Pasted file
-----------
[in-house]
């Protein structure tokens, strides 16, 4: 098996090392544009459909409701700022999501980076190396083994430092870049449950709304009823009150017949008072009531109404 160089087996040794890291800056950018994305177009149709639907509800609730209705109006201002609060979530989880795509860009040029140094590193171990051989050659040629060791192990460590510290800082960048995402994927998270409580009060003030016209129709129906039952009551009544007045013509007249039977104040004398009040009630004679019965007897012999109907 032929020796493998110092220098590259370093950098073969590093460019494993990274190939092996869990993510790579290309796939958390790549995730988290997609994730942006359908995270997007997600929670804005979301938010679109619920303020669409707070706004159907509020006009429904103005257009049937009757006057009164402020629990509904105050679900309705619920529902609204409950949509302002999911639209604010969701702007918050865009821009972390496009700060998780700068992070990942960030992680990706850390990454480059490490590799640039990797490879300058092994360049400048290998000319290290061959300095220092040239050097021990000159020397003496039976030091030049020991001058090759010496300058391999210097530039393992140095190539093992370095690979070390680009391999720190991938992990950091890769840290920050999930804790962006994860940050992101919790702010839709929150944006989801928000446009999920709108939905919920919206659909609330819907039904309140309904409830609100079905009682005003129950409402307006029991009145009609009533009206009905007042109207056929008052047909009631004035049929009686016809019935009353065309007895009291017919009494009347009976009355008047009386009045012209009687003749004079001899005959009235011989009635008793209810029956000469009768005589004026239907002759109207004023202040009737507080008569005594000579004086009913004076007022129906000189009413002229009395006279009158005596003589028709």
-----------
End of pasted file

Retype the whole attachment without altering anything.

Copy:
[in-house]
């Protein structure tokens, strides 16, 4: 098996090392544009459909409701700022999501980076190396083994430092870049449950709304009823009150017949008072009531109404 160089087996040794890291800056950018994305177009149709639907509800609730209705109006201002609060979530989880795509860009040029140094590193171990051989050659040629060791192990460590510290800082960048995402994927998270409580009060003030016209129709129906039952009551009544007045013509007249039977104040004398009040009630004679019965007897012999109907 032929020796493998110092220098590259370093950098073969590093460019494993990274190939092996869990993510790579290309796939958390790549995730988290997609994730942006359908995270997007997600929670804005979301938010679109619920303020669409707070706004159907509020006009429904103005257009049937009757006057009164402020629990509904105050679900309705619920529902609204409950949509302002999911639209604010969701702007918050865009821009972390496009700060998780700068992070990942960030992680990706850390990454480059490490590799640039990797490879300058092994360049400048290998000319290290061959300095220092040239050097021990000159020397003496039976030091030049020991001058090759010496300058391999210097530039393992140095190539093992370095690979070390680009391999720190991938992990950091890769840290920050999930804790962006994860940050992101919790702010839709929150944006989801928000446009999920709108939905919920919206659909609330819907039904309140309904409830609100079905009682005003129950409402307006029991009145009609009533009206009905007042109207056929008052047909009631004035049929009686016809019935009353065309007895009291017919009494009347009976009355008047009386009045012209009687003749004079001899005959009235011989009635008793209810029956000469009768005589004026239907002759109207004023202040009737507080008569005594000579004086009913004076007022129906000189009413002229009395006279009158005596003589028709």